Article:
Why speed signs should be removed

Speed signs should be removed from most urban roads.  They are not necessary in most places, hazardous on the roadside, waste tonnes of steel and distract drivers from their main task.

The design of speed signage is arranged to prove you wrong not help you get it right.  There is a better, safer and more environmentally-friendly way.  The explanation is about the difference between discrete information and continuous information.

Signs are discrete; meaning you see them every now and then along the roadway.  There will be one at the change of limit zone and then every so often within the zone.  wherever you are there is a limit.  You might not be able to see the sign but it can be proved what limit applies by reference to a sign further back on the road.  Thus the signs can prove why you have done something wrong but they are not well designed in terms of helping people to get it right.   The problem is that at any given moment you can not necessarily see what speed limit applies.  So you either:

(a) drive at the default (50km/hr in urban areas in Victoria, Australia); or

(b) guess; or

(c) go with the traffic; and

(d) all the time be distracted from the main task by looking for signs.

If you do (a) you risk going far too slow compared to other people thus increasing overtaking movements and be subjected to tailgating, road rage, etc.  If you do (b) or (c) you will get fined if you are ultimately wrong.  All of these involve looking around for signs and thus less concentration on the road ahead, checking mirrors, etc.  That is why the system of signage – when coupled with strict enforcement – has an element of danger in its design.

A better way is easy, free and provides continues information – next post.

About John Culvenor

Hi, Thank you for taking a look at this blog. I work in engineering, ergonomics, creativity, design, training, etc. Often this is about helping solve legal puzzles through accident analysis. Sometimes it is about thinking up better designs for equipment, workplaces, and systems. This blog is about good design and bad design, accident analysis and how it can be done better, and how we can make a better, safer world by design!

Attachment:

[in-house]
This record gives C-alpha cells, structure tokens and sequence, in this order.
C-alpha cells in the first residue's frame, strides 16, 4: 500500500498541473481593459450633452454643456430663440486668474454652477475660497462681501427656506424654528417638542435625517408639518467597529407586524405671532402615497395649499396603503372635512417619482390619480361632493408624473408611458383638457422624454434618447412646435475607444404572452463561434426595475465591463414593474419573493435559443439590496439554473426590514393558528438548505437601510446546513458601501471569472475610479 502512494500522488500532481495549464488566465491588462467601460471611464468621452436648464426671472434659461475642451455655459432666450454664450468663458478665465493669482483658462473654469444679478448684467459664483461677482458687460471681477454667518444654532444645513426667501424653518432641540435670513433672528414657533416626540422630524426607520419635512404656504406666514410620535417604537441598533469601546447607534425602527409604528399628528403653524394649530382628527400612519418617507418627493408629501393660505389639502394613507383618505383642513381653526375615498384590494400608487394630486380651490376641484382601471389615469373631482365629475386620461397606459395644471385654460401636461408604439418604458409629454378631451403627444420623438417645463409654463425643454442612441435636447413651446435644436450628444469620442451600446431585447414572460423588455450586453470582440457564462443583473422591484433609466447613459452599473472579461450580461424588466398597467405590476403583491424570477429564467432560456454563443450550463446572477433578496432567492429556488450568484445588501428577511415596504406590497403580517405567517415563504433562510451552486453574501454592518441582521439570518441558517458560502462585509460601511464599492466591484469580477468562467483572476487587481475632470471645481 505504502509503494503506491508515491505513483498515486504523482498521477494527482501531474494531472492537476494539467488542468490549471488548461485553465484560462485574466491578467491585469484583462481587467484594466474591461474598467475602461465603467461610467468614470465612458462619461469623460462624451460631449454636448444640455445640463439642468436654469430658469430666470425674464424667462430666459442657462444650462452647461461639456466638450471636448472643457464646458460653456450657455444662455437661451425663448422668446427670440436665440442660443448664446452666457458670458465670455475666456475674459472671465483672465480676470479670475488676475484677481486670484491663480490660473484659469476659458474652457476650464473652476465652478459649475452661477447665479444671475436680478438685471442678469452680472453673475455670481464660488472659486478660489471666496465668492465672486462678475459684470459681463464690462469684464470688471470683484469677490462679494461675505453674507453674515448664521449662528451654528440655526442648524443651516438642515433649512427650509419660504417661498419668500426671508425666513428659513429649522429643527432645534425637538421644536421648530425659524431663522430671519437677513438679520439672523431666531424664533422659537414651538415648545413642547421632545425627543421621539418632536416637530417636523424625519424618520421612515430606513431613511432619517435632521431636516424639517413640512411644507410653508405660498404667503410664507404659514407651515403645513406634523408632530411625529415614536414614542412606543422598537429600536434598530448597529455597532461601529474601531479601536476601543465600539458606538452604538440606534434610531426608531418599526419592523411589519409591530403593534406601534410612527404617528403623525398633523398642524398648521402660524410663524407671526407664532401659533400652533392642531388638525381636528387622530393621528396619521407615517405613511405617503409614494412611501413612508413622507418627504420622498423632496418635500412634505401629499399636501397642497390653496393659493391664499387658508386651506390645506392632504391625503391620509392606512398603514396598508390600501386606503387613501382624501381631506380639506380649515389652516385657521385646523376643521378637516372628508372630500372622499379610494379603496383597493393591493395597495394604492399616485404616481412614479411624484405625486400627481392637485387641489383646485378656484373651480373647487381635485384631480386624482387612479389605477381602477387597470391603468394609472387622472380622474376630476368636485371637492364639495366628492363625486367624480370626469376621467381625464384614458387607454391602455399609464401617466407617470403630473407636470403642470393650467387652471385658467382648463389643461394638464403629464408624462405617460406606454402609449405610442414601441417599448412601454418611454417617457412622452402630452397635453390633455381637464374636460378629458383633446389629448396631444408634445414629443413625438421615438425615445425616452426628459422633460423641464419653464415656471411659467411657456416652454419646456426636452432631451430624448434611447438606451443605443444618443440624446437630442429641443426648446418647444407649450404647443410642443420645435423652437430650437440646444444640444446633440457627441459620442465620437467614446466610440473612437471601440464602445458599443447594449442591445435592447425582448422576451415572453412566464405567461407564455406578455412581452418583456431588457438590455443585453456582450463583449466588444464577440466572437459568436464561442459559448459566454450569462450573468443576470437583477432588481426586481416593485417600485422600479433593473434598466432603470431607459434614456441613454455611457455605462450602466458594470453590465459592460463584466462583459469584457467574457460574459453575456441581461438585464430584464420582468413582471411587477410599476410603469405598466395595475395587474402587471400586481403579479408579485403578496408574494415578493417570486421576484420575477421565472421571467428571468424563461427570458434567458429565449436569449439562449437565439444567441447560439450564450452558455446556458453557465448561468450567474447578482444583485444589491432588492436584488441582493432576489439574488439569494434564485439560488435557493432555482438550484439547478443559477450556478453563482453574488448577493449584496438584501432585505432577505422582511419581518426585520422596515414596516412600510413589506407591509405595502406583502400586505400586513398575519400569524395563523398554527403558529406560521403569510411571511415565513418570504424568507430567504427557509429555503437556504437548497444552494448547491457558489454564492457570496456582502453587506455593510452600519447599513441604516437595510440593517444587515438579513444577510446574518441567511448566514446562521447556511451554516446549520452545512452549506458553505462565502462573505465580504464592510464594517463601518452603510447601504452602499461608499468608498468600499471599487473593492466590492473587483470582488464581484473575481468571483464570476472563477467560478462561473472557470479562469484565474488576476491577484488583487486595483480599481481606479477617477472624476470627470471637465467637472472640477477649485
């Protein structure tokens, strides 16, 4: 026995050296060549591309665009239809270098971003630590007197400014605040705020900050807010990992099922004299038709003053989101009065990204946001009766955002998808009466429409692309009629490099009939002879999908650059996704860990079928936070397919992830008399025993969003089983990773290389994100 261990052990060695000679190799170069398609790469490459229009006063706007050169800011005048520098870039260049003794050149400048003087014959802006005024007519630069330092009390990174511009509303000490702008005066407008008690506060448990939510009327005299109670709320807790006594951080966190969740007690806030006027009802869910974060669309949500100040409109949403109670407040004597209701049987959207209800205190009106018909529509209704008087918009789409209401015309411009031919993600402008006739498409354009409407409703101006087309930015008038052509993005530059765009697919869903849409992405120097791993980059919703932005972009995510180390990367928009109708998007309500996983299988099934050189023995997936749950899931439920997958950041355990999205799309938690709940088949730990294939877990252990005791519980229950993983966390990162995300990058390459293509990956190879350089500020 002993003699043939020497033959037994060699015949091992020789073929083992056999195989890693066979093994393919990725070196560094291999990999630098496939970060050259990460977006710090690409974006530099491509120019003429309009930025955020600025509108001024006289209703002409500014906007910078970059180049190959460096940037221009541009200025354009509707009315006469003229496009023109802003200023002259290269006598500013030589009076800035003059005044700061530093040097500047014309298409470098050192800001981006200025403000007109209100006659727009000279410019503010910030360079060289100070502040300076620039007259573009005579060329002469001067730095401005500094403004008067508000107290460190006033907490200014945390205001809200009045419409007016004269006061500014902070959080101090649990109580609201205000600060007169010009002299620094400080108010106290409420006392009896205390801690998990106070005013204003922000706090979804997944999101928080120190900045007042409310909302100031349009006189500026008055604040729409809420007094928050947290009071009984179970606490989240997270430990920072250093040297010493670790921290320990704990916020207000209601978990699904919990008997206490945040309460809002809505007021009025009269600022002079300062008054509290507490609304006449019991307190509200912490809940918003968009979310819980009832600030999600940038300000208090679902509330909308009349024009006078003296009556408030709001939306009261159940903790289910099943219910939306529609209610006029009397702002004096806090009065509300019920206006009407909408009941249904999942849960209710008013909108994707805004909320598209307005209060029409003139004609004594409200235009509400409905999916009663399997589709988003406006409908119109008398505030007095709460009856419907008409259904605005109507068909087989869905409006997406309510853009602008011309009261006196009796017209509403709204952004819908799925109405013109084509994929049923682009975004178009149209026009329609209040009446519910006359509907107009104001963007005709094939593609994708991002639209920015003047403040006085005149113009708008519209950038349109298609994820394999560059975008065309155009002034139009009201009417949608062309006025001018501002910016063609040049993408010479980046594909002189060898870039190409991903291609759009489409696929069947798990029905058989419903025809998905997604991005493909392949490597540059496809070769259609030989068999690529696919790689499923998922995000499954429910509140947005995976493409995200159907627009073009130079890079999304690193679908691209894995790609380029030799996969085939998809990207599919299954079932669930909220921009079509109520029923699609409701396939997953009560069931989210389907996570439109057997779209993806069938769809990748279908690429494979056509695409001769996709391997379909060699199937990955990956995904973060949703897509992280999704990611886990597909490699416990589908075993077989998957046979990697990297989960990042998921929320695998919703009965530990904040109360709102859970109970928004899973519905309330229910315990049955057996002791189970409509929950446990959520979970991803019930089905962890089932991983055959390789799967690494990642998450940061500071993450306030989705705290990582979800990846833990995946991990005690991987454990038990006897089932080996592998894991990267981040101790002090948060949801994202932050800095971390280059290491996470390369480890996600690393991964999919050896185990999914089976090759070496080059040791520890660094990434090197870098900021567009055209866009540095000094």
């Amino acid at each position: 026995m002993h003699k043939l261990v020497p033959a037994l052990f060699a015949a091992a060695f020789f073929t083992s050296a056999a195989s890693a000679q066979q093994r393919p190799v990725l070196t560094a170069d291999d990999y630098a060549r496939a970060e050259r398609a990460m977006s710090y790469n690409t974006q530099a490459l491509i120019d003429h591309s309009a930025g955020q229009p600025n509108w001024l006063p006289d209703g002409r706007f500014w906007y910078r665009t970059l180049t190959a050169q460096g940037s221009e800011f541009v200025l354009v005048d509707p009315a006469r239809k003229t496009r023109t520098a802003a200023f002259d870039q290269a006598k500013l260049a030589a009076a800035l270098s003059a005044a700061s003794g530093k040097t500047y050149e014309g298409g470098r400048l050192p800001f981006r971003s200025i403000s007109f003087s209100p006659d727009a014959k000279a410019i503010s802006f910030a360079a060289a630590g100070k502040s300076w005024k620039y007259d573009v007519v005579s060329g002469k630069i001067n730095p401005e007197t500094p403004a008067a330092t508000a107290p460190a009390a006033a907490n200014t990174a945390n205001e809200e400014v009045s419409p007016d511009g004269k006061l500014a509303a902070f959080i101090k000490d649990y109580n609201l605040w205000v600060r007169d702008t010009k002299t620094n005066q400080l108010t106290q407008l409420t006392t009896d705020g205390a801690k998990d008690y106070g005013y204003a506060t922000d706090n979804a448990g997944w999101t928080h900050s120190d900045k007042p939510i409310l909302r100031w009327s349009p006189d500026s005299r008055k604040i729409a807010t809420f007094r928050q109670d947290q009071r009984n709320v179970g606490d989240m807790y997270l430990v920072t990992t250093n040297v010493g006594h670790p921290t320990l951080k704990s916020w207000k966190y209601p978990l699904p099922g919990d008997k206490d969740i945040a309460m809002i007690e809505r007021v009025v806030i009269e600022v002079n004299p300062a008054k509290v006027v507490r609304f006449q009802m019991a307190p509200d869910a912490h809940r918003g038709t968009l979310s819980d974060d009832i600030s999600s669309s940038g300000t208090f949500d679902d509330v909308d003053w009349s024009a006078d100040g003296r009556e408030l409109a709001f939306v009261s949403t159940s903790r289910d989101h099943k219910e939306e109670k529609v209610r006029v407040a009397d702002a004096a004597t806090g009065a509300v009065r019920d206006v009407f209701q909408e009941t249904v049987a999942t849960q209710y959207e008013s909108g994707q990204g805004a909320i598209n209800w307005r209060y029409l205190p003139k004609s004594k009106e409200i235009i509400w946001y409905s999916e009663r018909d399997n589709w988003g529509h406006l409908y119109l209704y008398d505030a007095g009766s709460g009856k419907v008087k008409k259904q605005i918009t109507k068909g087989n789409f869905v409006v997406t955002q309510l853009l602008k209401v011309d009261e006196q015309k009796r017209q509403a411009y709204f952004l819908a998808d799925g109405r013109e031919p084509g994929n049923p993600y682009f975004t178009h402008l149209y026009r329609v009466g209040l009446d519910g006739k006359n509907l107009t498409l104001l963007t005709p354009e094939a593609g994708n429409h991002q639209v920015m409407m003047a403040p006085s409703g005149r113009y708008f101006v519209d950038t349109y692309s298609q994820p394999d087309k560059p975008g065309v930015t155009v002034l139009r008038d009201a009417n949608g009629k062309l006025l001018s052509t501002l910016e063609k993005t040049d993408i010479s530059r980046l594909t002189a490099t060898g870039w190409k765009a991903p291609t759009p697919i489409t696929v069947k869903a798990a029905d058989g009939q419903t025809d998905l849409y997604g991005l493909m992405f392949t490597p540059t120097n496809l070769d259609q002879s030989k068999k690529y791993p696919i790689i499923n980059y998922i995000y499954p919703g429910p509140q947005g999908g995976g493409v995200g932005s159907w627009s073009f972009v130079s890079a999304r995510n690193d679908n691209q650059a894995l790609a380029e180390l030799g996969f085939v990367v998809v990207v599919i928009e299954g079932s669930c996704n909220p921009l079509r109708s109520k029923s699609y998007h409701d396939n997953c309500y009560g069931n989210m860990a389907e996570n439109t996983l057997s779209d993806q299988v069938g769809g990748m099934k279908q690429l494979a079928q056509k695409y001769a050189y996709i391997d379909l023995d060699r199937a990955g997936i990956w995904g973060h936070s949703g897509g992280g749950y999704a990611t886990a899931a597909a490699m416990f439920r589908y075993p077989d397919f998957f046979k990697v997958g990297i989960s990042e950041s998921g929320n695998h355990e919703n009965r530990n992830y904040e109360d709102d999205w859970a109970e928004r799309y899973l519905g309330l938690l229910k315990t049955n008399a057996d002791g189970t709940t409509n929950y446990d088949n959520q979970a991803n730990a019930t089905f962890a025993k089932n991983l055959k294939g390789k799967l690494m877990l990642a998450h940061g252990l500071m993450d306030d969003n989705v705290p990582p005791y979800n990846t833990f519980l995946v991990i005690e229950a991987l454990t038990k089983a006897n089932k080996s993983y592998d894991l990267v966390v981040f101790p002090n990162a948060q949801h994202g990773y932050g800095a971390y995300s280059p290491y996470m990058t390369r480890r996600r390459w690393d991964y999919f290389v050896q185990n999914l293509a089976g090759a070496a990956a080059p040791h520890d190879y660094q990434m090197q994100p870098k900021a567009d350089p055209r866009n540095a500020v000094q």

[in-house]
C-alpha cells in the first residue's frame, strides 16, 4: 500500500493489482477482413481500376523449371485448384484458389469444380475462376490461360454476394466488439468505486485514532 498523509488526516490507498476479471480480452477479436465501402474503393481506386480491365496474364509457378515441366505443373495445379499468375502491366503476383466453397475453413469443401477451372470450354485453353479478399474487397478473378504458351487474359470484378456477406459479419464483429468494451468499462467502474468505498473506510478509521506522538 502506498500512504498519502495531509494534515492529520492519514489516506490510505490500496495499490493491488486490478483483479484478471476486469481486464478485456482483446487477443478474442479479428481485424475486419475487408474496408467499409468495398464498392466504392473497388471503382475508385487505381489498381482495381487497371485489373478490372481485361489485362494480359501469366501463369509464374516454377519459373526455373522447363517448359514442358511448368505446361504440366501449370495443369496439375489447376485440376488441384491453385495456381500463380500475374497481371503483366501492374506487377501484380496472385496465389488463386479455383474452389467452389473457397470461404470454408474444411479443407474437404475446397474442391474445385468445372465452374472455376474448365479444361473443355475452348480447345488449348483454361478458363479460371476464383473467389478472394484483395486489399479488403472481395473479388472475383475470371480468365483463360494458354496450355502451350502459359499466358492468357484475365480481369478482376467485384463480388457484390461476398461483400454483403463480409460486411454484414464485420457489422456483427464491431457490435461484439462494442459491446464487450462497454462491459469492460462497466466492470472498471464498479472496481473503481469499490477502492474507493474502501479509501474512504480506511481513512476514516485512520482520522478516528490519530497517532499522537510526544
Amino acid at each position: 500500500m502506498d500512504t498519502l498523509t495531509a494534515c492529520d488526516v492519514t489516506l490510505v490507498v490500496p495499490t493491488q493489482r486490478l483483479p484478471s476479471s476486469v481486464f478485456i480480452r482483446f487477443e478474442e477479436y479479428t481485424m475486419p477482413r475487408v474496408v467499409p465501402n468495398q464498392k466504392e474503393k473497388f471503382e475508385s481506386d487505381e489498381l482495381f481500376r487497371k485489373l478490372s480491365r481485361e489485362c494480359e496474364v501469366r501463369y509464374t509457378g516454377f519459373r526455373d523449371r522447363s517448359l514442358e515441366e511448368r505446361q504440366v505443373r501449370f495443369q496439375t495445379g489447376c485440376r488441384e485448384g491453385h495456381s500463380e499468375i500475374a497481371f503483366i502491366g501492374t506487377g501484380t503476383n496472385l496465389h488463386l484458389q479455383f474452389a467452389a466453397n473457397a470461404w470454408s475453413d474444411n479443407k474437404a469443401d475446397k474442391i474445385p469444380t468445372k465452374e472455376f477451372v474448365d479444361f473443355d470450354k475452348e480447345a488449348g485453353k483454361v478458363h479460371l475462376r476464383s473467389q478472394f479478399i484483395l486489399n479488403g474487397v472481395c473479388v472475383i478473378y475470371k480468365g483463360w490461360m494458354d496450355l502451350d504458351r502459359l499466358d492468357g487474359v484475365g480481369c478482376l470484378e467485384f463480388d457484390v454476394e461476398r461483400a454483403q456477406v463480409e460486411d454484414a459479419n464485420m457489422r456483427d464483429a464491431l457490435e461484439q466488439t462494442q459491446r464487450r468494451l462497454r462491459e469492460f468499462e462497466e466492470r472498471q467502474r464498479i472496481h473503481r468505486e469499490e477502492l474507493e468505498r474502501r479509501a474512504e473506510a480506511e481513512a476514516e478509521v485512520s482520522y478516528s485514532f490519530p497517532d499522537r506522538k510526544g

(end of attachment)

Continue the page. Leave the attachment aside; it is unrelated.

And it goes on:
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7 Responses to Why speed signs should be removed

  1. Kevin Jones says:

    John, the CEO of VicRoads discussed the issue of redundant road signage at a lunchtime interview only yesterday. He said that one audit of a particular site removed dozens of unnecessary signs and that too often we impose additional controls instead of simplifying what is already there.

    • Hi Kevin, Thank you. Well that’s a move in the right direction! I am talking about going a long way further as in getting rid of all of them as a default with a new and better concept using existing design features of the roads to indicate the limit (some signs would be needed where the default is not appropriate).

      John Lambert’s concept is another interesting idea which has great potential and I want to explore that as well.

  2. johnlambert235 says:

    And I thought I pushed the boundaries! Agree with the approach. I have been promoting since 2004 that speed enforcement using speed camera technology should monitor average speeds and then infringe those travelling more than 9 km/h faster than the average or more than 19 km/h slower than the average (with exceptions for emergency and slow moving vehicles)

    • Thanks John. Your idea is interesting. If I am catching on, you say that the speed limit could be dynamically set by the users of the road. That is a pretty useful idea. It could be enforced like this, set up a speed camera, it monitors speed for say 15 minutes and computes the mean and standard deviation, and then books those that are too fast as statistical outliers.

      Actually I was going to move on to the replacement for signs with a different idea – but I like yours as well!

  3. Jahan says:

    I have a relative that works with the military in avionics who totally agrees (and quoted some research to back it up) that the current system on speed limit signage is a distraction and causes more accidents than speeding itself.
    Personally, I don’t like the idea above of fixed points cameras if it means employing them in remote parts of the country as I believe that it is a case of driving to the conditions on open roads and a performance based speed limit should apply.
    I travel regularly in parts of the country where the worst thing that you can hit is a fence post, and as someone who is very time poor, I travel well above the allowed speed limit, but will argue that due to the vehicle that I drive and that being an alert and healthy person with very good reaction reflexes that I do not drive dangerously in doing so.

    • Thanks Jahan, You raise some interesting points such as (a) Distraction. There are usually downsides to any intervention and this is one of them in relation to speed limits – especially when coupled with strict enforcement. (b) The same limit for vastly different circumstances. (c) Whether something is dangerous versus simply over the limit. Thank you for your contribution.

  4. Pingback: Speed limit design the easy way – the proposal Vicroads rejected | safedesign

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